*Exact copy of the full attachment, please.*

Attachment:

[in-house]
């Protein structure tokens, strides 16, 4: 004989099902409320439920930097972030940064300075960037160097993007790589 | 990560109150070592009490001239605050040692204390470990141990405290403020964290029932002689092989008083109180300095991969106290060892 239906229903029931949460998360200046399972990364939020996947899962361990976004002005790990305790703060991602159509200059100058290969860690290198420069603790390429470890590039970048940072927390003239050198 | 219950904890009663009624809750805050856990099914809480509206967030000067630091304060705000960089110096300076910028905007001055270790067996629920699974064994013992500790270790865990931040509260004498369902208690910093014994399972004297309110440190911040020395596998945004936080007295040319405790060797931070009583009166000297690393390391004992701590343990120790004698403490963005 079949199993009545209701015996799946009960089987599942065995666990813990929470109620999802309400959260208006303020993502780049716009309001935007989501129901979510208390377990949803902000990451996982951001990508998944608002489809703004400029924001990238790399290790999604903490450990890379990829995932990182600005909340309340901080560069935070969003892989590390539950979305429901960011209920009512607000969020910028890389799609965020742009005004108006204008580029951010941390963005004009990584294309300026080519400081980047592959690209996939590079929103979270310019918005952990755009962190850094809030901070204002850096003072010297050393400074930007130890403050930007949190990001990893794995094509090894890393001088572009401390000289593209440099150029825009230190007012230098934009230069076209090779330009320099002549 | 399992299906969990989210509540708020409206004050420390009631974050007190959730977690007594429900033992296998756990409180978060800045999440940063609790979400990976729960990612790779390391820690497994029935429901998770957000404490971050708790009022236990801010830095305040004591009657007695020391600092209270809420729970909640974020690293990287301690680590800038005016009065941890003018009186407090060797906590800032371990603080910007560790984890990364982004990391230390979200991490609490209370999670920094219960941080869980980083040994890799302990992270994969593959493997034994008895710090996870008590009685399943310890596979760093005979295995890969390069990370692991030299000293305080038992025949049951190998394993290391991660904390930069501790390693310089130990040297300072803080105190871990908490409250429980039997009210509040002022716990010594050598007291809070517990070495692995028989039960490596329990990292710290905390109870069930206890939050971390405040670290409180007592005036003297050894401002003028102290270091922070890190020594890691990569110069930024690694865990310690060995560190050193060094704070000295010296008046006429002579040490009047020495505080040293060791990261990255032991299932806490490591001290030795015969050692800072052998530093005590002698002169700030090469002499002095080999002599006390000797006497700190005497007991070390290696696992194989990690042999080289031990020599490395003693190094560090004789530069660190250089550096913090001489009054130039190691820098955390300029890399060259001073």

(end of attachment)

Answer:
[in-house]
């Protein structure tokens, strides 16, 4: 004989099902409320439920930097972030940064300075960037160097993007790589 | 990560109150070592009490001239605050040692204390470990141990405290403020964290029932002689092989008083109180300095991969106290060892 239906229903029931949460998360200046399972990364939020996947899962361990976004002005790990305790703060991602159509200059100058290969860690290198420069603790390429470890590039970048940072927390003239050198 | 219950904890009663009624809750805050856990099914809480509206967030000067630091304060705000960089110096300076910028905007001055270790067996629920699974064994013992500790270790865990931040509260004498369902208690910093014994399972004297309110440190911040020395596998945004936080007295040319405790060797931070009583009166000297690393390391004992701590343990120790004698403490963005 079949199993009545209701015996799946009960089987599942065995666990813990929470109620999802309400959260208006303020993502780049716009309001935007989501129901979510208390377990949803902000990451996982951001990508998944608002489809703004400029924001990238790399290790999604903490450990890379990829995932990182600005909340309340901080560069935070969003892989590390539950979305429901960011209920009512607000969020910028890389799609965020742009005004108006204008580029951010941390963005004009990584294309300026080519400081980047592959690209996939590079929103979270310019918005952990755009962190850094809030901070204002850096003072010297050393400074930007130890403050930007949190990001990893794995094509090894890393001088572009401390000289593209440099150029825009230190007012230098934009230069076209090779330009320099002549 | 399992299906969990989210509540708020409206004050420390009631974050007190959730977690007594429900033992296998756990409180978060800045999440940063609790979400990976729960990612790779390391820690497994029935429901998770957000404490971050708790009022236990801010830095305040004591009657007695020391600092209270809420729970909640974020690293990287301690680590800038005016009065941890003018009186407090060797906590800032371990603080910007560790984890990364982004990391230390979200991490609490209370999670920094219960941080869980980083040994890799302990992270994969593959493997034994008895710090996870008590009685399943310890596979760093005979295995890969390069990370692991030299000293305080038992025949049951190998394993290391991660904390930069501790390693310089130990040297300072803080105190871990908490409250429980039997009210509040002022716990010594050598007291809070517990070495692995028989039960490596329990990292710290905390109870069930206890939050971390405040670290409180007592005036003297050894401002003028102290270091922070890190020594890691990569110069930024690694865990310690060995560190050193060094704070000295010296008046006429002579040490009047020495505080040293060791990261990255032991299932806490490591001290030795015969050692800072052998530093005590002698002169700030090469002499002095080999002599006390000797006497700190005497007991070390290696696992194989990690042999080289031990020599490395003693190094560090004789530069660190250089550096913090001489009054130039190691820098955390300029890399060259001073």